As the CNC card can processes only movements in the axis coordinate space each linear movement has to be divided to an axis-specific movement with some resolution. The movement is, therefore, only linear with certain precision.

The inverse kinematics of the robot is calculated based on the angular position of the servo motors provided by the resolvers. From these data, a length of the cable can be obtained and later translated to a distance between the “end effector” and the anchor of each cable that has a known position, see Fig. 6.
Fig. 6

Trilateration. a The trilateration algorithm computes the cable lengths based on the desired location of the tool center point (TCP) through the intersection of four spheres, which have their midpoints in the four anchors of the pulleys. b The intersection of three spheres renders the lengths of the cables based on the position of the TCP. c The calculation can be double-checked by the intersection of the fourth sphere with the result of the trilateration

To simplify the calculation, the system is being considered as an ideal system in a static or quasi-static state with all cables being stretched, that means without slack. A geometric trilateration method is being used for calculating the Cartesian position of the “end effector”. This is implementing an established calculation based on the Pythagorean theorem, which is using the intersection of three spheres with known radii and centers. Performing the calculation based on four anchors instead of just three has the advantage of determining the error during the initial system calibration, that means the position of the anchors and initial length of the cables.

The basic algorithm is based on a sphere–sphere intersection as outlined in Weisstein (2019a, b).
$$\begin{aligned} x^2 + y^2 + z^2= \, & {} R^2 \end{aligned}$$
(1)
$$\begin{aligned} (x-d)^2 + y^2 + z^2= & {} r^2 \end{aligned}$$
(2)
The combination of Eqs. 1 and 2 results in:
$$\begin{aligned} (x-d)^2 + (R^2-x^2) = r^2 \end{aligned}$$
(3)
Equation 3 can be rewritten as:
$$\begin{aligned} x^2 - 2dx + d^2 - x^2 = r^2 - R^2 \end{aligned}$$
(4)
Equation 4 can be solved for x:
$$\begin{aligned} x = \frac{d^2 - r^2 + R^2}{2d} \end{aligned}$$
(5)
Such an idealized model, however, does not fully correspond with the real-life setup where a cable slack, cable flexibility and the weight of the “end effector” play a significant role for a IRPM type of cable-driven robot, such as the one used in this project. A valid solution that can improve precision significantly especially for larger spans is to minimize cable stretch and include a slack rope model in the TCP position calculation li et al. (2013). Such optimization cannot only improve positional accuracy but also can help to define the “working space” of the cable-driven robot setup more precisely. Another useful addition to the current software solution would be the calculation of a load distribution on cables based on the position of the robot TCP within a “working space” of the robot. As a load distribution changes with changing cable length and angle, the effective “rated load” of the overall setup changes as well. By calculating load distribution, it is, therefore, possible to further improve the determination of a possible “working space” with respect to an actual weight of the “end effector” and attached workpiece.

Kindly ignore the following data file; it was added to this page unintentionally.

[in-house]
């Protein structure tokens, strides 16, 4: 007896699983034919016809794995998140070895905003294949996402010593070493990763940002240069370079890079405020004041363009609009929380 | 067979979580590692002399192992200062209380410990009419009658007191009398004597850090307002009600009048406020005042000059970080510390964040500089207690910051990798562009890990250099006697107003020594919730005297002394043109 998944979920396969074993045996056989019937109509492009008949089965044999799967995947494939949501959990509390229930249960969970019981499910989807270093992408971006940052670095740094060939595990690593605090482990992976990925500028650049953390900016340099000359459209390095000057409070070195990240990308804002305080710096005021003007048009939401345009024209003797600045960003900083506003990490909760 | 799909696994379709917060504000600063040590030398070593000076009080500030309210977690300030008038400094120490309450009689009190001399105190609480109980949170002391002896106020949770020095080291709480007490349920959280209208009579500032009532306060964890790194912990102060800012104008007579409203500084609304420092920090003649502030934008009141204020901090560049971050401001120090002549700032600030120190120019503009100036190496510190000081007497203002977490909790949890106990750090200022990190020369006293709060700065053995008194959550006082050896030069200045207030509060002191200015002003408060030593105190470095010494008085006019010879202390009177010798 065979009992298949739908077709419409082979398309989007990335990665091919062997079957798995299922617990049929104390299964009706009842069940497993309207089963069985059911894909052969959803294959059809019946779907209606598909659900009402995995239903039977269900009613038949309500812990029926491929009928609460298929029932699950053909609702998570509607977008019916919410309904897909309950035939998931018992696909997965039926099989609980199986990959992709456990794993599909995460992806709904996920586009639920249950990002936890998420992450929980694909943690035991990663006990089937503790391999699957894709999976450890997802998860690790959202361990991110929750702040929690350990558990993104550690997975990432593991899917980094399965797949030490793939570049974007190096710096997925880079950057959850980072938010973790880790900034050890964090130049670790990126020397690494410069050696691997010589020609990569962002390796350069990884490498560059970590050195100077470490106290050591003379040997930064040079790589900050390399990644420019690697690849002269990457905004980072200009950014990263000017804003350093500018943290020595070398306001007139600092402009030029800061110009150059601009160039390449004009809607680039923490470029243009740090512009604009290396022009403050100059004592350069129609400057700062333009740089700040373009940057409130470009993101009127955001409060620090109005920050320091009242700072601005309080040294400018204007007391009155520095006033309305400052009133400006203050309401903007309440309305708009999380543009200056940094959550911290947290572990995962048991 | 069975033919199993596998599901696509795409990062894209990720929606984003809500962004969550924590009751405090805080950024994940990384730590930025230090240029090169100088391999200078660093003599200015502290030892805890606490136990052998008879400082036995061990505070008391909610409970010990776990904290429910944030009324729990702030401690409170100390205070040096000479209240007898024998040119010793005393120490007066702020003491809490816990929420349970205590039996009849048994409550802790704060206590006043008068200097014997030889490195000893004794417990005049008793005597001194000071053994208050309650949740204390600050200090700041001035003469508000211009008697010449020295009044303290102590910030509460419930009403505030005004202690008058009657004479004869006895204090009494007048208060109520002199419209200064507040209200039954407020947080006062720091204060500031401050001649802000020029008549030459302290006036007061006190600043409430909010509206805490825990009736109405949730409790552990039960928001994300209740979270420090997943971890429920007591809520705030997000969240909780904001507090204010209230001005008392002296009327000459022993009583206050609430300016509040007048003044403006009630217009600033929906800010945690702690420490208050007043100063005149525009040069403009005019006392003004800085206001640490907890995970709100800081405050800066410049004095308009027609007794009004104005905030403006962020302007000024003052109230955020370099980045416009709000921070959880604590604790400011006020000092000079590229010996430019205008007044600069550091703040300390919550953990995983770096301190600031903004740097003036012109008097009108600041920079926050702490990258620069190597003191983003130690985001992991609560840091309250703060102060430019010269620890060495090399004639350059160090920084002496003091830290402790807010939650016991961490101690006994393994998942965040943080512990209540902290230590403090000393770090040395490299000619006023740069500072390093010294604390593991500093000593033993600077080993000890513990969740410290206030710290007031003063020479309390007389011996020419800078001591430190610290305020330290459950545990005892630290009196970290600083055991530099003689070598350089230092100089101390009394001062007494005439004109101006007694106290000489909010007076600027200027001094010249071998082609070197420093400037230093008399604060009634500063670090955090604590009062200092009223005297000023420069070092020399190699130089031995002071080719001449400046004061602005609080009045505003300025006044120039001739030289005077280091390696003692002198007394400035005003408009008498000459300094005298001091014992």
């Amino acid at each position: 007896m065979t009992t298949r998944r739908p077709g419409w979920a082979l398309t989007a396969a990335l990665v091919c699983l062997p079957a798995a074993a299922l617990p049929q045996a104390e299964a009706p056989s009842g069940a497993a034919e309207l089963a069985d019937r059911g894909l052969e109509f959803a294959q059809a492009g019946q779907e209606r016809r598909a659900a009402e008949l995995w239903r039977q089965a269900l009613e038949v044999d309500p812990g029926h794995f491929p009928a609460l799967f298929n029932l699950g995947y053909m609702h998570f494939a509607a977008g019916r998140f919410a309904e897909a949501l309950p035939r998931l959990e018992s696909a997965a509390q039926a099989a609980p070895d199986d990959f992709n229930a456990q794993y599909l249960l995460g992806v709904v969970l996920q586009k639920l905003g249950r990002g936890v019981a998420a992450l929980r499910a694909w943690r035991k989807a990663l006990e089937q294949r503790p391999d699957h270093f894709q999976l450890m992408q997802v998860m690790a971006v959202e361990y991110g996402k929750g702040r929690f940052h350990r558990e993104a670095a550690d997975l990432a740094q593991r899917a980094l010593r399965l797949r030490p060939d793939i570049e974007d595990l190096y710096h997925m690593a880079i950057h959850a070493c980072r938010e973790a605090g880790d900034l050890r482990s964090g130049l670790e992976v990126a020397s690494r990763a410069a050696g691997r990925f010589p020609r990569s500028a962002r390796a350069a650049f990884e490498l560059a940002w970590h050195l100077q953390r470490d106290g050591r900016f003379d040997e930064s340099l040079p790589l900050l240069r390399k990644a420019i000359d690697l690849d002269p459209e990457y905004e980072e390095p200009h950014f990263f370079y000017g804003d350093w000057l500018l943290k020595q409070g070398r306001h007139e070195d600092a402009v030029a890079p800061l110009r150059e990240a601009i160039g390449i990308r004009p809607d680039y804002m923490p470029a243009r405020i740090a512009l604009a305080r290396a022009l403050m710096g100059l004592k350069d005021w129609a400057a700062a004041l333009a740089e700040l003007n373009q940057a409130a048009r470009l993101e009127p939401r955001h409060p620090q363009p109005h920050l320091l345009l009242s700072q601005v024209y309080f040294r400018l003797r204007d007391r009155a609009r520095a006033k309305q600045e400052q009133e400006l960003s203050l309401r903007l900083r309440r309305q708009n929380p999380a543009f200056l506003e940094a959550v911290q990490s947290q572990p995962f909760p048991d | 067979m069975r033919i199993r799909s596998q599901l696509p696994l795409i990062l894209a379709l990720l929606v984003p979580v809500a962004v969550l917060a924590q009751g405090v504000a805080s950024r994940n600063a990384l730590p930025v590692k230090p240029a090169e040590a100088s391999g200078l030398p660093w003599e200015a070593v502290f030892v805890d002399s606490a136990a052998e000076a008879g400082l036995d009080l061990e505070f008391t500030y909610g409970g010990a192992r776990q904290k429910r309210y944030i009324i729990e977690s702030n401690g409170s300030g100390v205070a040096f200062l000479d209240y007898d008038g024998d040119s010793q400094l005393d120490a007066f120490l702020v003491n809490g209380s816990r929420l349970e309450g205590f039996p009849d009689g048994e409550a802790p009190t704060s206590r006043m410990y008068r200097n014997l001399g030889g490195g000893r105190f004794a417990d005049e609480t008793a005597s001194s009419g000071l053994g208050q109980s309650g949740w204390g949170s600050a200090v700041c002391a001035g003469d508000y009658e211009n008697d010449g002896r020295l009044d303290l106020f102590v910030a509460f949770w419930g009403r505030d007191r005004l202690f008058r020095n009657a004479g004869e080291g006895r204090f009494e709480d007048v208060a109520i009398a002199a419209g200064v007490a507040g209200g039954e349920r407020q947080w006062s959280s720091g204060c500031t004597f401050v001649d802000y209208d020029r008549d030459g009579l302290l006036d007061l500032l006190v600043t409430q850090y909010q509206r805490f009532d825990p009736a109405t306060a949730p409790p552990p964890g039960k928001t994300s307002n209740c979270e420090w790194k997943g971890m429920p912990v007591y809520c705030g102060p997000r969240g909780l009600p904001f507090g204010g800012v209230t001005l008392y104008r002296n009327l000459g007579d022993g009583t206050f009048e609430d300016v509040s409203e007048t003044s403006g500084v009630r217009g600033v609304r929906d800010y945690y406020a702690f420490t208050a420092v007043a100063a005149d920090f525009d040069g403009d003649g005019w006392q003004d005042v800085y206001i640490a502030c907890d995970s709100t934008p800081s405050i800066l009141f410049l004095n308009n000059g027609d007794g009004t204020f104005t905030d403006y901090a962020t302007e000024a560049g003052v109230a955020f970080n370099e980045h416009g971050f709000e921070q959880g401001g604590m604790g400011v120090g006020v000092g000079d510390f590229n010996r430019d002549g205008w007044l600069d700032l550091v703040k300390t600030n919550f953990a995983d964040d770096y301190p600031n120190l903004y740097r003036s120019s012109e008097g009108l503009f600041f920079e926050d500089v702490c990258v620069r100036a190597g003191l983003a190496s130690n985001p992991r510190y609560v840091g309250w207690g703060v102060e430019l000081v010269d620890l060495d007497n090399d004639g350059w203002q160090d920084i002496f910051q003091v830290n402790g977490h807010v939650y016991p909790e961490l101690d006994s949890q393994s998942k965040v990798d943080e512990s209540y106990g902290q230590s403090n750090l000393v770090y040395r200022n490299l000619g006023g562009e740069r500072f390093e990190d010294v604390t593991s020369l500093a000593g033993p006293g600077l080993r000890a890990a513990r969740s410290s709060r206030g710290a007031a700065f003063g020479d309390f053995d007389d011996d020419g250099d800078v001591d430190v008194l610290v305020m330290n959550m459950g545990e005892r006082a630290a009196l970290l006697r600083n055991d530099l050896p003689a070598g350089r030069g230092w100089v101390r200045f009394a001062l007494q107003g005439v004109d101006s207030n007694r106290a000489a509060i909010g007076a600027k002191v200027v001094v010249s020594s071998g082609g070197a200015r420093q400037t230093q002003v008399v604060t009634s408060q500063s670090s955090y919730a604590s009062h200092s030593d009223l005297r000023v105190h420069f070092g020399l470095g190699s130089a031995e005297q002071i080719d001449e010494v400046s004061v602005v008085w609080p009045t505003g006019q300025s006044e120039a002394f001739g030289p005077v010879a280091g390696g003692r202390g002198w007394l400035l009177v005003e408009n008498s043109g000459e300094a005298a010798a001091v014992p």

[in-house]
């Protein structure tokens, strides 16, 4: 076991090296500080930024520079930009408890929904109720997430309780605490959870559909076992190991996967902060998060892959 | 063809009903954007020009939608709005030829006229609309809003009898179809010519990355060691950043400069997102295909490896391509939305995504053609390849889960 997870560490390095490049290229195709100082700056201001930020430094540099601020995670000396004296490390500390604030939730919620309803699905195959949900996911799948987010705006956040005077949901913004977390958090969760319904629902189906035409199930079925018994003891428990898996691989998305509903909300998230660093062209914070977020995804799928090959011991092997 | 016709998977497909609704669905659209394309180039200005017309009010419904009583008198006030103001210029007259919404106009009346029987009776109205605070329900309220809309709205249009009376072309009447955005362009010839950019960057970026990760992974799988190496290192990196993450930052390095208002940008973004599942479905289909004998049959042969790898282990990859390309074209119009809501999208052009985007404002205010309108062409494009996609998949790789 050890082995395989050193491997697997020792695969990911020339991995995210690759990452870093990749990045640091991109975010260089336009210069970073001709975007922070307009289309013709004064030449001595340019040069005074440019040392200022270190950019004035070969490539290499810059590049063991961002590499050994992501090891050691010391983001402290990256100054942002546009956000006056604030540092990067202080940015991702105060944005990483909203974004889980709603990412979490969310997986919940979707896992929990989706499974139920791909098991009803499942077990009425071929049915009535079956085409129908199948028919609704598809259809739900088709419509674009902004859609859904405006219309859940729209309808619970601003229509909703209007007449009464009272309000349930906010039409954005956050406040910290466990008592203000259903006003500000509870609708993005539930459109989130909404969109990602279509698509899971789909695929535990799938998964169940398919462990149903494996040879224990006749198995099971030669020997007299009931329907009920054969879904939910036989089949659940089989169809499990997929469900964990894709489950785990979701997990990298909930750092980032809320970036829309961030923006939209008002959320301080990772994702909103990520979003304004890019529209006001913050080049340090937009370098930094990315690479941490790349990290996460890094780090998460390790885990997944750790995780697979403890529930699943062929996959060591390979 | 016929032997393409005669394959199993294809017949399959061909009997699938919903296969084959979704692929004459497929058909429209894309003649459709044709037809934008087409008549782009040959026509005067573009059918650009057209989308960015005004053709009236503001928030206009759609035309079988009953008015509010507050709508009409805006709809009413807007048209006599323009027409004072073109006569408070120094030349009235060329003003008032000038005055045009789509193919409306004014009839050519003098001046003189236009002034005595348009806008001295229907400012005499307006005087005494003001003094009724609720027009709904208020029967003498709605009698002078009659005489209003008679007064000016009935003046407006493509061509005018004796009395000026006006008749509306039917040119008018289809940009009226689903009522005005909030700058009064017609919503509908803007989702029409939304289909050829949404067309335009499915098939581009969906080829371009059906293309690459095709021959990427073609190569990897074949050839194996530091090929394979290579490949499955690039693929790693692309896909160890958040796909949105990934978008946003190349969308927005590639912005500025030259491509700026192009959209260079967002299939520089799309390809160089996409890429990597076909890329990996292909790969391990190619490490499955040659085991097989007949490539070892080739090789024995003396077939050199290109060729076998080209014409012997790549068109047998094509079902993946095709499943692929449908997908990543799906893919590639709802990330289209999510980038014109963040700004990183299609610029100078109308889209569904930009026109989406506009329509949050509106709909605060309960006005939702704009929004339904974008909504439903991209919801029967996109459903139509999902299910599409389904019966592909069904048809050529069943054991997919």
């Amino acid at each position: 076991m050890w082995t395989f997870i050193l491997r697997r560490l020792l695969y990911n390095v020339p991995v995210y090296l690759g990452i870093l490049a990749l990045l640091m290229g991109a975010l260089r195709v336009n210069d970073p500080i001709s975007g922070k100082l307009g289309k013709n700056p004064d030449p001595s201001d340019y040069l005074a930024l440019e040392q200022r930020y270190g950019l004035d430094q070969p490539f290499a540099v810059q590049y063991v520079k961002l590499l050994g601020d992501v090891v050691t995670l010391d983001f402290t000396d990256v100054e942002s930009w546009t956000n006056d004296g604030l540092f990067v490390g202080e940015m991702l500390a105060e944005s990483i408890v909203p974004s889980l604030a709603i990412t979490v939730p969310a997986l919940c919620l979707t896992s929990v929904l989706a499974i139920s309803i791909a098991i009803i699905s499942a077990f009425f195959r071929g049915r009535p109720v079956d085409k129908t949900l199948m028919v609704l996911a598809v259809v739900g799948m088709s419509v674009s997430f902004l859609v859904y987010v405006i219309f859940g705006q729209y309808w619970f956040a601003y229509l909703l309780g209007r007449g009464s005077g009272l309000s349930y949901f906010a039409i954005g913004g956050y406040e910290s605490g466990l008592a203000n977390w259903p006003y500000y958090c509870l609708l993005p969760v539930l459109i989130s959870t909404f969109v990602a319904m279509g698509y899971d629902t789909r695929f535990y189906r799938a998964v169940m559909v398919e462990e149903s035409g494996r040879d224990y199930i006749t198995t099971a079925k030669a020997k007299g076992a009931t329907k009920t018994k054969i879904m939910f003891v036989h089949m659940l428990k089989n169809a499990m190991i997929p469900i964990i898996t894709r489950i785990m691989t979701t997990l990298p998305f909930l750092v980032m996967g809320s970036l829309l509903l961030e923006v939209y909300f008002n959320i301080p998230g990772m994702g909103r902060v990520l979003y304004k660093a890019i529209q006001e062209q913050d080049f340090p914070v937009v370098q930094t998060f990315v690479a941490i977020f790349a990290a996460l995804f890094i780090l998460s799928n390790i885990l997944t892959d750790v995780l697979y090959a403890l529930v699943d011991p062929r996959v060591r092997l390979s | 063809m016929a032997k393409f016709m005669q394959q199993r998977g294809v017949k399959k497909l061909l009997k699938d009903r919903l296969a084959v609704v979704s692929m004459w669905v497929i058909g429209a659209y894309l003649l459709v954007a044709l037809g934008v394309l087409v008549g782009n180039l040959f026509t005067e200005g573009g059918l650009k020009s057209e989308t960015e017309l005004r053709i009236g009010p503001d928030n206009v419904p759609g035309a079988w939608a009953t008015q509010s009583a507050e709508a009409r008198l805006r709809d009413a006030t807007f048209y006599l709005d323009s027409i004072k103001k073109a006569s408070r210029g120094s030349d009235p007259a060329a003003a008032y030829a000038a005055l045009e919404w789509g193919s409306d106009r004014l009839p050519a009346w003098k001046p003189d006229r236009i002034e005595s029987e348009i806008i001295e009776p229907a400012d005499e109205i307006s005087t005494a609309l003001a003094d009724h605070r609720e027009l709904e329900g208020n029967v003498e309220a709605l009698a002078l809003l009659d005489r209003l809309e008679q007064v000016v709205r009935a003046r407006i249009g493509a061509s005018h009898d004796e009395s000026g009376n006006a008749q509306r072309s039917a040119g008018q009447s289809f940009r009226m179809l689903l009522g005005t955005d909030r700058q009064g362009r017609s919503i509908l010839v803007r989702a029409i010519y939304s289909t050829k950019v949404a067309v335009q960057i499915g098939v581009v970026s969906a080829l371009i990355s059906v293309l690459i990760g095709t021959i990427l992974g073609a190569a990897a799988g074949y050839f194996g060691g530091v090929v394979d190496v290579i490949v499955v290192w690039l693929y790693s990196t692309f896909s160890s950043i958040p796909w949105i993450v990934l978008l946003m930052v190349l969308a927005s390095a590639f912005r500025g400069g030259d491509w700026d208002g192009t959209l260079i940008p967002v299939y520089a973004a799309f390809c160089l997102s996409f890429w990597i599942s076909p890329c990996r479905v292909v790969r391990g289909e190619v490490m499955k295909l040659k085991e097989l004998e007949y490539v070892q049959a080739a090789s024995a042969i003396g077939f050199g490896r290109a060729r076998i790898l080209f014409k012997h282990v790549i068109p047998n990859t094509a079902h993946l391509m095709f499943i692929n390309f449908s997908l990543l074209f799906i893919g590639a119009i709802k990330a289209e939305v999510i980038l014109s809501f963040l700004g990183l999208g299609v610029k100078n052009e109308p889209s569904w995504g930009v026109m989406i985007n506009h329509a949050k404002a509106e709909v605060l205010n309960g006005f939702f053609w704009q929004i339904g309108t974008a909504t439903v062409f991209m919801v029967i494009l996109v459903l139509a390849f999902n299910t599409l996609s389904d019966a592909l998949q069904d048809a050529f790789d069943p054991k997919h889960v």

However, with respect to the evaluation criteria of “path accuracy”, “working space” and “rated load”, the proposed model offers an approach, which is sufficiently accurate for the purpose of construction with designed granular materials, while at the same time being fast to compute and relatively simple to implement. This is due to the fact that these construction materials do not require very high degrees of precision.
Fig. 7

Design model and drop pattern. a The design model consists of two intersecting closed Non-uniform Rational B-Splines (NURBS). These are layered in height with varying width and constant length. b The drop pattern is based on the design model and allows for four different plot styles: Large boxes with spheres, small boxes with hexapods, large boxes with hexapods and large boxes with hexapods and decapods

2.5 Integrated project

The realized project, the ICD Aggregate Pavilion 2018, integrated the sub-aspects of the system: the designed granular material, the “end effector”, the robot hardware and its software.

The pavilion was constructed in horizontal layers. A fixed pickup point was given for loading and unloading of the box “end effector”. Altogether four different plot styles were deployed: three for non-convex particles with different box sizes and particle mixes and one for convex ones. The non-convex particles were laid first, and the convex ones were deposited in the core of the structure, see Fig. 7.

The drop pattern was adjusted to deviations in height during construction. The entire process was surveyed using image segregation. For that purpose, the software allowed the integration of image data obtained from a remote camera, which was fixed on top of the construction space. The image data were used as a base for the image segregation. This process allowed to filter out yellow values of the convex spheres and consequently adjust the geometry of the structure, in case there were outlying particles.

One of the greatest challenges was the “rated load” of the cable-driven parallel robot, which decreased with increasing height of the structure and which was lower at the edges, see Fig. 8. This required to switch to the use of small “end effector” boxes only in the upper layers.

During construction, the boxes were used as a container on the outside of the pavilion. Once construction was completed, these containing boxes were removed and the convex particles flowed out, respectively, could relatively easily be removed, if they were clogged inside the structure. Altogether, circa 1,20,000 non-convex particles and 725 convex ones were deployed. The structure weighed around 2300 kg.